“Call it the ‘C.E.O. beauty premium,'” Andrew Ross Sorkin reports for The New York Times. “Two economists say their study shows that investors assign higher share values to companies run by attractive chief executives, that these chiefs are paid more than less-appealing counterparts and that the better looking the C.E.O.’s, the better they are at undertaking financially successful deals.”
“The conclusion of the unusual academic study — a sort of corporate version of ‘Hot or Not’ — is that shareholders are as easily swayed by the glint in the eye of a chief executive as they are by a company’s actual numbers, at least in the short term,” Sorkin reports. “According to a working paper by Joseph T. Halford and Hung-Chia Hsu at the University of Wisconsin, a good-looking C.E.O.’s appearance had ‘a positive and significant impact on stock returns surrounding the first day when the C.E.O. is on the job,’ worth about 43 basis points in increased stock value compared with a C.E.O. 10 percent less attractive.”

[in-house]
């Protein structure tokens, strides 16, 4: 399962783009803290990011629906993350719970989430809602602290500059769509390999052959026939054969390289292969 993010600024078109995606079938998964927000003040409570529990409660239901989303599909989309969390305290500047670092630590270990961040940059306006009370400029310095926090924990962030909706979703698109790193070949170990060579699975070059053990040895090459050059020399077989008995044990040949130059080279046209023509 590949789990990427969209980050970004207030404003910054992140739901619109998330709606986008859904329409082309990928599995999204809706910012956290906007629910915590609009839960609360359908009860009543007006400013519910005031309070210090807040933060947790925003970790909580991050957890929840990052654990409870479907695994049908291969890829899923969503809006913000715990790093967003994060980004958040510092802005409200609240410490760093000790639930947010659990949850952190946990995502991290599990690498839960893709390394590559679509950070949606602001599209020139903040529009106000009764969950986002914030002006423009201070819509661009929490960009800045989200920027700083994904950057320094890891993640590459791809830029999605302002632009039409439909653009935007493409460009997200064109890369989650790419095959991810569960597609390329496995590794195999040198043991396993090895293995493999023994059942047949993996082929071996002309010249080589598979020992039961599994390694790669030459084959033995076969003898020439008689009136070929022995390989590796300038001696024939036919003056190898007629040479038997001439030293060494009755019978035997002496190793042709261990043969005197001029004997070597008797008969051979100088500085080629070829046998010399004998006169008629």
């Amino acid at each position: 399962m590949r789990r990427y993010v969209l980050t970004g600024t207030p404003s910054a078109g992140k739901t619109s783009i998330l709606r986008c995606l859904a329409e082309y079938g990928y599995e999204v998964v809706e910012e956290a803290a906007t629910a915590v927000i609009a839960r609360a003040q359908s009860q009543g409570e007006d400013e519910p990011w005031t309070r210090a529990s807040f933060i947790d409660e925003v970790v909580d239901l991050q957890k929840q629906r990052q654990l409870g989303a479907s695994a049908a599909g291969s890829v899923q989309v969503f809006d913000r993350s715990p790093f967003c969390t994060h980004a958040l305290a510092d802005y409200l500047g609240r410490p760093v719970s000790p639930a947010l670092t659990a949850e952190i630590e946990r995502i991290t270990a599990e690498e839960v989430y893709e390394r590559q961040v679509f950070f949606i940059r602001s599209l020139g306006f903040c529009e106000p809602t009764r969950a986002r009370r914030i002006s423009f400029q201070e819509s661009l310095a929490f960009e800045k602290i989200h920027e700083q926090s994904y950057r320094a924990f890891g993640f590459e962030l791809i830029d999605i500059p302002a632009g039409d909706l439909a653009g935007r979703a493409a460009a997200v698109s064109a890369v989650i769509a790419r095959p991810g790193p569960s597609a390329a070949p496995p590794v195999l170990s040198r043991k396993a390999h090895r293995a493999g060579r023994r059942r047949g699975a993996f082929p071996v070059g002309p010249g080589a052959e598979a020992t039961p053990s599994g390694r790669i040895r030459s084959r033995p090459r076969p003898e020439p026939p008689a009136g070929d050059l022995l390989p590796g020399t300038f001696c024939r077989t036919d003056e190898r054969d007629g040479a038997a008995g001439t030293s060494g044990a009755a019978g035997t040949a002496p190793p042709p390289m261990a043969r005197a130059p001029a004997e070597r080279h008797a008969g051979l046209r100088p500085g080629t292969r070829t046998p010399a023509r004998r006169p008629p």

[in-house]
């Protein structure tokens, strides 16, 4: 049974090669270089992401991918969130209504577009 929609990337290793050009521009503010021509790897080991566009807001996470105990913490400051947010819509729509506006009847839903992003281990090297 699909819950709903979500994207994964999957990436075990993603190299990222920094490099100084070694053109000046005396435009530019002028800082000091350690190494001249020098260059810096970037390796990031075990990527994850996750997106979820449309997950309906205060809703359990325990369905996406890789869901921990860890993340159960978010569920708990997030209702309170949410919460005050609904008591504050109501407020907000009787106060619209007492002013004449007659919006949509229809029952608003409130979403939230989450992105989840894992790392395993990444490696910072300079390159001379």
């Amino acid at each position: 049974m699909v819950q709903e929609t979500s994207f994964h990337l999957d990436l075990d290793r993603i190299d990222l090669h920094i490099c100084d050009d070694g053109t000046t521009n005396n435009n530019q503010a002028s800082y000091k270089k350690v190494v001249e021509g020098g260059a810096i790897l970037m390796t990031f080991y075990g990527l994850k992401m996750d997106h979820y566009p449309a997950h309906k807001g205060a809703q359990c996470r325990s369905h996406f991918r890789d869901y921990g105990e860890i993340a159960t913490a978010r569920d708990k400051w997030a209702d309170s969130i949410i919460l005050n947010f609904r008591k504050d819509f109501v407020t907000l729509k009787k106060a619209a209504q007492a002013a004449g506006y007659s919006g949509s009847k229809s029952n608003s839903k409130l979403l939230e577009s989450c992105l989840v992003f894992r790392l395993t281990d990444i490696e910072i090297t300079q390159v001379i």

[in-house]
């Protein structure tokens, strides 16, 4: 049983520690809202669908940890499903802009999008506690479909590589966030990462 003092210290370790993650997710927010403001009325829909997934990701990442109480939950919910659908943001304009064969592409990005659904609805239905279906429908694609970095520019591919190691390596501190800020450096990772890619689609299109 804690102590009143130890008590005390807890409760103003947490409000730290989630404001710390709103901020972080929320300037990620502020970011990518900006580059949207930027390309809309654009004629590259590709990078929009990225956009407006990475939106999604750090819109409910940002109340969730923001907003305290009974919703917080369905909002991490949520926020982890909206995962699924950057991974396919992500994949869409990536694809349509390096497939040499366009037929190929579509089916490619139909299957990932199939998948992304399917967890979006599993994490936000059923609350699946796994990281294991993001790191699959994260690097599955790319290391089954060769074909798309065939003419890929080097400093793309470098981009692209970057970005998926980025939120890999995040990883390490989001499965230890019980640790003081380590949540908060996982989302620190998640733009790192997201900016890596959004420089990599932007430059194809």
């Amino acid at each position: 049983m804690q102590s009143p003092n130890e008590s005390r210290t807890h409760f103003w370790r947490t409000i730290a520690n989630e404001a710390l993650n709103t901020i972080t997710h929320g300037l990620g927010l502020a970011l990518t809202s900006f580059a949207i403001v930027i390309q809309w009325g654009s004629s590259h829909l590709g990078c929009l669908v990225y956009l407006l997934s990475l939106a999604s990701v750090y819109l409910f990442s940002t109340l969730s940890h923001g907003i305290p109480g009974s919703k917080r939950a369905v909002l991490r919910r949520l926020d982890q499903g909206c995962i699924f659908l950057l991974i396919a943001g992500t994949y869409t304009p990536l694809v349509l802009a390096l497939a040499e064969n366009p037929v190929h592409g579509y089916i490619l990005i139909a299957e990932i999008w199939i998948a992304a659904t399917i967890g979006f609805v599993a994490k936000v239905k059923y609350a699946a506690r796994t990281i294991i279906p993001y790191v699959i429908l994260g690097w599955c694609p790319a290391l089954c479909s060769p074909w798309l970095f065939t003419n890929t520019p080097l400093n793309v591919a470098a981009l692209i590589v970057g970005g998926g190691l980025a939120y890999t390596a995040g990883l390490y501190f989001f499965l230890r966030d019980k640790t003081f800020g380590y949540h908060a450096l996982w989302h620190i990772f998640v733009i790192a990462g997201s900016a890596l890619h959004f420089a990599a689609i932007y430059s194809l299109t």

MacDailyNews Take: You knew this was coming…
MacDailyNews Take: You’re welcome.
“Mr. Halford and Mr. Hsu loaded the pictures of 677 chief executives onto a website called anaface.com, which measures what it describes as ‘neoclassical beauty’ by looking at the symmetry of a face — ‘the ratio of nose to ear length, the ratio of eye width compared to inner-ocular distance, the ratio of nose width to face width, the ratio of face width to face height, and the ratio of mouth width to nose width,'” Sorkin reports. “Marissa Mayer, the chief executive of Yahoo, among the top 5 percent of attractive executives, according to the study, scored an 8.45 out of 10 on the Facial Attractiveness Index, or F.A.I… In comparison, the actress Angelina Jolie scored about 8.5, the economists said. Her significant other, the actor Brad Pitt, scored an 8.46. (It’s worth noting that the average score was no different between male and female chief executives.)”
Read more in the full article here.
MacDailyNews Note: For kicks, we threw Tim Cook’s official Apple bio photo into anaface.com and it returned a “facial beauty score” of 6.93.
We also ran Steve Jobs’ classic Apple bio photo through Anaface and it scored 8.22.
[Thanks to MacDailyNews Reader “David G.” for the heads up.]